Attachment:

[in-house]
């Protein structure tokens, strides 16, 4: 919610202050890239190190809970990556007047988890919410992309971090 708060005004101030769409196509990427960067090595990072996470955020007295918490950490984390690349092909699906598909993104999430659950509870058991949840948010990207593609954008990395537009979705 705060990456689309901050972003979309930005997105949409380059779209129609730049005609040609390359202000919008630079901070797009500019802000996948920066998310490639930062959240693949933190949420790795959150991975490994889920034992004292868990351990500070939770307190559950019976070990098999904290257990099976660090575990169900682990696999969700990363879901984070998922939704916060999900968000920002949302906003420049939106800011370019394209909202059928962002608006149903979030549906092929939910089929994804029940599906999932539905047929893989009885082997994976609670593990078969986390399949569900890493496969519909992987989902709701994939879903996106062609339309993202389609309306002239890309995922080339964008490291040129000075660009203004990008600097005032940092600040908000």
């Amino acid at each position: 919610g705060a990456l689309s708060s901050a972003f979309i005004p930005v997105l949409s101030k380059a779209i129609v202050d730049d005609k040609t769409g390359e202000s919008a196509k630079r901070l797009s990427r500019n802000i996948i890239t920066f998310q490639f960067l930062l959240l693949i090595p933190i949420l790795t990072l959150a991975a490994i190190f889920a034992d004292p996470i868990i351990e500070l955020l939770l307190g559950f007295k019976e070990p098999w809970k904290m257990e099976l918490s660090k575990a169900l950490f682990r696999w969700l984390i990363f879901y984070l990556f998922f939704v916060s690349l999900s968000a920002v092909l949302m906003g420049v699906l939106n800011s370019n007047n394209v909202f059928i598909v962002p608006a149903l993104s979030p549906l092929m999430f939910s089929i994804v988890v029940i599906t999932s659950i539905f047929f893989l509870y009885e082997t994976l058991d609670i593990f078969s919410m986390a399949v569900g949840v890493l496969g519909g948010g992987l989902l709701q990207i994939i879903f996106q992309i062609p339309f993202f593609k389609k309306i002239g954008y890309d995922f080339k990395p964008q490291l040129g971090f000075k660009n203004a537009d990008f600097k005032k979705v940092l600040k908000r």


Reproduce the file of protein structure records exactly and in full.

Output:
[in-house]
């Protein structure tokens, strides 16, 4: 919610202050890239190190809970990556007047988890919410992309971090 708060005004101030769409196509990427960067090595990072996470955020007295918490950490984390690349092909699906598909993104999430659950509870058991949840948010990207593609954008990395537009979705 705060990456689309901050972003979309930005997105949409380059779209129609730049005609040609390359202000919008630079901070797009500019802000996948920066998310490639930062959240693949933190949420790795959150991975490994889920034992004292868990351990500070939770307190559950019976070990098999904290257990099976660090575990169900682990696999969700990363879901984070998922939704916060999900968000920002949302906003420049939106800011370019394209909202059928962002608006149903979030549906092929939910089929994804029940599906999932539905047929893989009885082997994976609670593990078969986390399949569900890493496969519909992987989902709701994939879903996106062609339309993202389609309306002239890309995922080339964008490291040129000075660009203004990008600097005032940092600040908000």
């Amino acid at each position: 919610g705060a990456l689309s708060s901050a972003f979309i005004p930005v997105l949409s101030k380059a779209i129609v202050d730049d005609k040609t769409g390359e202000s919008a196509k630079r901070l797009s990427r500019n802000i996948i890239t920066f998310q490639f960067l930062l959240l693949i090595p933190i949420l790795t990072l959150a991975a490994i190190f889920a034992d004292p996470i868990i351990e500070l955020l939770l307190g559950f007295k019976e070990p098999w809970k904290m257990e099976l918490s660090k575990a169900l950490f682990r696999w969700l984390i990363f879901y984070l990556f998922f939704v916060s690349l999900s968000a920002v092909l949302m906003g420049v699906l939106n800011s370019n007047n394209v909202f059928i598909v962002p608006a149903l993104s979030p549906l092929m999430f939910s089929i994804v988890v029940i599906t999932s659950i539905f047929f893989l509870y009885e082997t994976l058991d609670i593990f078969s919410m986390a399949v569900g949840v890493l496969g519909g948010g992987l989902l709701q990207i994939i879903f996106q992309i062609p339309f993202f593609k389609k309306i002239g954008y890309d995922f080339k990395p964008q490291l040129g971090f000075k660009n203004a537009d990008f600097k005032k979705v940092l600040k908000r």